3. On a piece of cling film lay out the prosciutto. Spoon the mushroom and apple mixture onto the prosciutto and spread it out. Coat the pork with the mustard and place the pork in the centre of the apple and mushroom mixture. Tightly wrap the pork in the prosciutto and seal with the cling film. Chill for 30 minutes.

  4. Roll out the pastry thinly. Place the pork into the centre. Trim the sides and wrap the pork like a burrito. Place on a baking sheet and chill for 30 minutes.

  5. Preheat the oven to 425F/220C.

  6. Brush the pastry with a beaten egg. Bake for 30-35 minutes until the pastry is golden and flaky. Let rest for at least 10 minutes before slicing.

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Apple Brie Chicken

“Out of the mouth of babes” is a very apt phrase.  Obviously it’s important to listen to your children.  Aside from the fact it’s healthy for them and can be a lot of fun for all, you never know when they will be a source of inspiration.  

One of my son’s chores is to help me walk the dogs.  It’s my favourite “task” to have him do as it means one on one time with him.  I get to listen about his day, find out how things are going for him, etc.  We also, surprise, surprise talk about food.  He mentioned trying a frozen stuffed chicken with apples and brie/camembert.  Ooh, I said, that sounds really good.  It promptly went on my list of thing to make.

Technique for Apple Brie Chicken:

This is a quick easy meal to put together with breaded chicken and a mushroom garlic sauce.

Sweet apples with brie is a lovely flavour combo.

Preheat the oven to 375F/190C.

Slice pockets into the chicken breasts and fill with the apple and brie.

Coat the chicken with beaten egg and dredge in panko bread crumbs.  Heat the olive oil in a large skillet.  Brown the chicken on all sides.

Finish cooking the chicken in the oven.  In the same skillet add the mushrooms.  Sauté for a few minutes before adding the garlic and rosemary.

Add the butter and wine and simmer for a few minutes.  Once the chicken is finished cooking serve with the mushroom sauce spooned over the chicken.

I served this with corn and roasted potatoes.  See, it does pay to listen to the kids. 🙂  

Apple Brie Chicken

A quick meal with apple and brie. 

Course Main Course
Cuisine American
Keyword Apple Brie Chicken
Prep Time 10 minutes
Cook Time 15 minutes
Total Time 25 minutes
Servings 4 people
Author Our Growing Paynes

Ingredients

Chicken

  • 2 boneless chicken breasts
  • 6 slices brie or camembert
  • 1 apple, sliced
  • 1 egg, beaten
  • 1 cup Panko bread crumbs
  • 2 tbsp olive oil

Mushroom Garlic Sauce

  • 1 cup sliced mushrooms
  • 3-5 cloves garlic, coarsely chopped
  • 1 tbsp chopped rosemary
  • 1/3 cup dry white wine 3oz
  • 1 tbsp butter

Instructions

Chicken

  1. Preheat the oven to 375F/190C.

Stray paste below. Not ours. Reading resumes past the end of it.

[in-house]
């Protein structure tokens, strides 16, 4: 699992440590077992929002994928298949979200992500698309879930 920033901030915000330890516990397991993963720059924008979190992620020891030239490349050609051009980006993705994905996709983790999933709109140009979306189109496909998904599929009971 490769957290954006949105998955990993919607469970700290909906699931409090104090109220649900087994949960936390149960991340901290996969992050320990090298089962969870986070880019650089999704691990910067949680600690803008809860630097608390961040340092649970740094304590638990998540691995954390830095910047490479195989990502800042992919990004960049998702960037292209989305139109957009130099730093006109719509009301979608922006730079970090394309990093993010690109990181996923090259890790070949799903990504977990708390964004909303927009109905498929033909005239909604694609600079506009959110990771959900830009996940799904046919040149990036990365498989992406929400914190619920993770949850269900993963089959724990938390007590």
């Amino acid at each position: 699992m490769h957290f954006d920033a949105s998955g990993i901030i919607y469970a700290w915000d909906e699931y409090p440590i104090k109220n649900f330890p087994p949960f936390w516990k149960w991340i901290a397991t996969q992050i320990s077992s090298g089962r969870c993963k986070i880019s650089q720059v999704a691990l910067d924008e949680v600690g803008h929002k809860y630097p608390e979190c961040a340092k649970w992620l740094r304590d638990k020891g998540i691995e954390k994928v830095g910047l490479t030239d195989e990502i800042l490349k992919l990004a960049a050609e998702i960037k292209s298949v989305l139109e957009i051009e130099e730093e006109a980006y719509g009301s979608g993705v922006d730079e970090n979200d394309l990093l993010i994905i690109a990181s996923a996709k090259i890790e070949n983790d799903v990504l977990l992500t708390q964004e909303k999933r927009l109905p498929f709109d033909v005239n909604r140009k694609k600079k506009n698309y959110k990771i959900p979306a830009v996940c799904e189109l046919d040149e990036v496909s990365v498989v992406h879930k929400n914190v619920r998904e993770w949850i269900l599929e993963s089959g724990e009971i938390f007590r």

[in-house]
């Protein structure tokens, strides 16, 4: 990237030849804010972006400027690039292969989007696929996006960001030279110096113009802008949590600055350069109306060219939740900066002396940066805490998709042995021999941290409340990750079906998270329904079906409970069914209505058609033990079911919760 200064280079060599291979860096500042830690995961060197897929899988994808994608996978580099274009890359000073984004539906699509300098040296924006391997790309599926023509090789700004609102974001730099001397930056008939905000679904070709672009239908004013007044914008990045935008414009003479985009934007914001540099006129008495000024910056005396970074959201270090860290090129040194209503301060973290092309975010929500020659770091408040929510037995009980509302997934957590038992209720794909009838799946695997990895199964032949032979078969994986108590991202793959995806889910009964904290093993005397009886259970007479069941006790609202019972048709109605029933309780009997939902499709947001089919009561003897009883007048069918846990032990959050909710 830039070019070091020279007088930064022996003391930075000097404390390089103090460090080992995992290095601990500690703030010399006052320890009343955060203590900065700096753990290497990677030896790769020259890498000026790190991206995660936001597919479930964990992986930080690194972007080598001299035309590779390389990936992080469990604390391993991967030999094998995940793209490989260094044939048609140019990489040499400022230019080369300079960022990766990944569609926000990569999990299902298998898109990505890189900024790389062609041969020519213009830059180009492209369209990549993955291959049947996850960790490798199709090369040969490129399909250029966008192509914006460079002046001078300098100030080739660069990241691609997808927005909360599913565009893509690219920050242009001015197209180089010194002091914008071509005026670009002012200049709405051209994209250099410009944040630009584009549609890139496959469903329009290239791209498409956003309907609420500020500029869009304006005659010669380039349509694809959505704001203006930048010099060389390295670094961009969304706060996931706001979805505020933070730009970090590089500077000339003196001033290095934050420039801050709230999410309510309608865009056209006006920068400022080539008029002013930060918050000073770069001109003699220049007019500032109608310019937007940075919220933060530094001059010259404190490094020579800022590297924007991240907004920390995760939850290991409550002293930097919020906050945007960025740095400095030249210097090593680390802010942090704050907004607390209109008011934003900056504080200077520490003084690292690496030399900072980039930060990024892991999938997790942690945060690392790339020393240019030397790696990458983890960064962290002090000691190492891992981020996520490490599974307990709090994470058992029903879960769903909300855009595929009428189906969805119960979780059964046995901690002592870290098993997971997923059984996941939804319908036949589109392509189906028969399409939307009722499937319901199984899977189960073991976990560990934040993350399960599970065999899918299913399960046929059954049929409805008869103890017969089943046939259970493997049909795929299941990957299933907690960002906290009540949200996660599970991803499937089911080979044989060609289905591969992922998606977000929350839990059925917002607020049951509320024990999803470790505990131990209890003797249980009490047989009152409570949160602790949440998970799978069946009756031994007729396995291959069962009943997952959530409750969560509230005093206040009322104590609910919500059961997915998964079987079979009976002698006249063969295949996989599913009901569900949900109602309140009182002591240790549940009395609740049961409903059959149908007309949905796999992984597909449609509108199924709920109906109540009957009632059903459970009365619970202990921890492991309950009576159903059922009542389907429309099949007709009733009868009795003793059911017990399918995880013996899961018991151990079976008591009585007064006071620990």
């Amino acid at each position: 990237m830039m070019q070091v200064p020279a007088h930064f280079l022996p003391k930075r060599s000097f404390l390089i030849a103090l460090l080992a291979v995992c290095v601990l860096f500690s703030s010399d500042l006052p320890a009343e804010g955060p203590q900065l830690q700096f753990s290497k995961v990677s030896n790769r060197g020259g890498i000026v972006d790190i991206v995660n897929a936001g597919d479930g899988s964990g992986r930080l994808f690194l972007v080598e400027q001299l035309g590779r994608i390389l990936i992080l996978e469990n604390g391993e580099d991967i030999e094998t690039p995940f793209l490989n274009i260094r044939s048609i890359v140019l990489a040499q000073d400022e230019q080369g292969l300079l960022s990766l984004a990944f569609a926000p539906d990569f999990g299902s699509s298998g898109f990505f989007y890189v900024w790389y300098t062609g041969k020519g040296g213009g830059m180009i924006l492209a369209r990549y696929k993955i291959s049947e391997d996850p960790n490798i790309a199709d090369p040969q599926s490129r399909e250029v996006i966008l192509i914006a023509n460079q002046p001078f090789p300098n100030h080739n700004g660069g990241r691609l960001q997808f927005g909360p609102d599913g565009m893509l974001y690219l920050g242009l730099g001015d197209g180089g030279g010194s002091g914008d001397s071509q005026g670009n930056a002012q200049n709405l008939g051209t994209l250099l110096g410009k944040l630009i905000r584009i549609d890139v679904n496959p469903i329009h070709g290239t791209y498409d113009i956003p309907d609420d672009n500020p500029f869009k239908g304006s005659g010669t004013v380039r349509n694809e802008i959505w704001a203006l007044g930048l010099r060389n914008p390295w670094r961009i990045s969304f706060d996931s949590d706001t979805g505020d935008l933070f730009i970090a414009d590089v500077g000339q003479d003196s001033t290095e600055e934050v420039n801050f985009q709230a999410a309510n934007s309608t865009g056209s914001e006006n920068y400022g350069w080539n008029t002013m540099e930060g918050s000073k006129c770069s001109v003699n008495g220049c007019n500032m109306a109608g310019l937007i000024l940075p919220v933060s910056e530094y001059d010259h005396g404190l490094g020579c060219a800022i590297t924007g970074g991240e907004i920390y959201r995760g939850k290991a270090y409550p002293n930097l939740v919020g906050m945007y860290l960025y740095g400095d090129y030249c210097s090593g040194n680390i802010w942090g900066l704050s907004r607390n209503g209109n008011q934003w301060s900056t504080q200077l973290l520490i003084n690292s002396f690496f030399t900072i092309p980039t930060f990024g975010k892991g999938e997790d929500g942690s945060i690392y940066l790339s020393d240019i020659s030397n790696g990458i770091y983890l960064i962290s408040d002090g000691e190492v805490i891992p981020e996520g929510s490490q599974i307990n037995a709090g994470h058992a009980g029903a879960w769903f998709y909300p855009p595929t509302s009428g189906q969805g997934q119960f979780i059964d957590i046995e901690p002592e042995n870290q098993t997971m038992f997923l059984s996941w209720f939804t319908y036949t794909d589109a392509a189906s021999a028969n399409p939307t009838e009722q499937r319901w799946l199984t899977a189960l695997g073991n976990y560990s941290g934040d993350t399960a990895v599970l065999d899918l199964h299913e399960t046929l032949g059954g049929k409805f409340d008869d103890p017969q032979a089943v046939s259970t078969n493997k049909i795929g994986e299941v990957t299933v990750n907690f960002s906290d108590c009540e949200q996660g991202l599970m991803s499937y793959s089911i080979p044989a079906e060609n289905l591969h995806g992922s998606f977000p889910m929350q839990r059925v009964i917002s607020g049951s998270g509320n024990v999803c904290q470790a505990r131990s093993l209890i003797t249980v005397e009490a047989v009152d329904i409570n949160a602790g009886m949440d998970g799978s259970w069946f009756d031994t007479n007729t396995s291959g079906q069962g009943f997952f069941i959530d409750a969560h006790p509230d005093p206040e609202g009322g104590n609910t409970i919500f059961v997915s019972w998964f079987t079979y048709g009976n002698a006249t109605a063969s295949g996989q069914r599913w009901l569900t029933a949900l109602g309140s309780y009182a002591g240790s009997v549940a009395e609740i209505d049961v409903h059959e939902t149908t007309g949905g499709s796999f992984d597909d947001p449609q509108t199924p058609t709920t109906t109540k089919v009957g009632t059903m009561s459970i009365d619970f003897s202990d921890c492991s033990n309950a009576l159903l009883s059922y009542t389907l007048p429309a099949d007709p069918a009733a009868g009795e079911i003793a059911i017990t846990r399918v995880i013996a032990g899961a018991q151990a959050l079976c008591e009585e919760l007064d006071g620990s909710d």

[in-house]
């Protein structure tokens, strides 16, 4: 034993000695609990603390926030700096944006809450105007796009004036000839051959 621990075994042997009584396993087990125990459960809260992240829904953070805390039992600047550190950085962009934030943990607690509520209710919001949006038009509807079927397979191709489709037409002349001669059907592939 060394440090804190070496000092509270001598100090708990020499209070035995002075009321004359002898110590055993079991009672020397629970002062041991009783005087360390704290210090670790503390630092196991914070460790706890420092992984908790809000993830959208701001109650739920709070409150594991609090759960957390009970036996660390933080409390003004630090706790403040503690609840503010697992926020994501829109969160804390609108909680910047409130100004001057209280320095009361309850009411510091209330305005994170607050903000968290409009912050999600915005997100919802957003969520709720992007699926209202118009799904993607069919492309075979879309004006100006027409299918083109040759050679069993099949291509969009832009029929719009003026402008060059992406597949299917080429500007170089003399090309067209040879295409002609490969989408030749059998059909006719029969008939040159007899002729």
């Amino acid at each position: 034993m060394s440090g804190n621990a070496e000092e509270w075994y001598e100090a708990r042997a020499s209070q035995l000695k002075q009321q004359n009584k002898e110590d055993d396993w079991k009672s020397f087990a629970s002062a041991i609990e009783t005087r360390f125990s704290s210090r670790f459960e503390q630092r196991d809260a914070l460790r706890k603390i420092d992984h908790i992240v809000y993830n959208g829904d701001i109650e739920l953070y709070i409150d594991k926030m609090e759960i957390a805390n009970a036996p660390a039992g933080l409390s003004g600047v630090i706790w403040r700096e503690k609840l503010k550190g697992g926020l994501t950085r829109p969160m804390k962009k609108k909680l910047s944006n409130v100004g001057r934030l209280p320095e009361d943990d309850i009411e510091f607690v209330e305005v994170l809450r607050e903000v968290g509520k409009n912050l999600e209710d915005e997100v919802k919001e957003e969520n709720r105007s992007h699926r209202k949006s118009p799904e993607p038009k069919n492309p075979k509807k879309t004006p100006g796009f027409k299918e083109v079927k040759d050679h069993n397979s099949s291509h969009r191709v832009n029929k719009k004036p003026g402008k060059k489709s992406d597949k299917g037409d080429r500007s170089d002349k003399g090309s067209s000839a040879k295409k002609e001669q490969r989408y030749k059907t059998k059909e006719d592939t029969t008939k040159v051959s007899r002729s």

Slice pockets into the chicken and stuff with the brie and apple.  Dredge in the beaten egg and Panko bread crumbs.  Heat the olive oil in a skillet.  Brown all sides of the chicken and finish cooking in the oven.

Mushroom Garlic Sauce

  1. Sauté the mushrooms in the olive oil in the skillet for a few minutes.  Add the garlic and rosemary.  Cook for a few more minutes.  Add the wine and butter. Simmer for a minute or two.  

Serving

  1. Slice the chicken and spoon the sauce over the chicken and serve.  

Pork Pie with Apple and Thyme

Those that have followed my blog for awhile know I have a list of food I like to eat when we go back home to the UK.  Fish and chips, sausage rolls and pork pie.  Obviously I don’t eat them the entire time we’re there, I have to fit in the plane seat on the way back.  But I do get through the list!

It’s been on my to do list to make homemade pork pie for quite awhile now.  When my father in law mentioned that he loves pork pie as well I decided now was the time.  They’ve gone home now and it’s strange not to have them here.  We really enjoy visiting with them.  Holidays seem to go by way too fast.  We are already planning the next few visits and the way time flies, well it won’t be long.

Technique for the pork pie filling:

Now, I won’t lie, this is a time consuming dish.  Worth it, but yes it will take awhile.  Mainly because of finely chopping the meat.  I didn’t want to use mince for this.

The recipe I used as a guide was from the BBC for Raised Pork Pie but with my twist.  As it is apple picking season, any excuse to use up the apples will do.  Pork goes really well with sage, thyme and apple.  Finely chop the meat, apple and garlic. When you chop the meat remove any hard fat.  You do want a balance of fat but you want that fat to render into the meat when cooking.  Add the herbs, sea salt and pepper.

Mix well and set aside.

Technique for pastry:

Next prepare the baking tin.  I used an 8″/20cm springform pan and lined the bottom with parchment paper.  In a saucepan melt the butter in the water.  Bring it to a high simmer but don’t boil.

In a large mixing bowl add the flour and make a well.  Carefully pour the liquid into the flour.

Mix well with a spatula or wooden spoon.  When it becomes cohesive turn it out on a floured surface.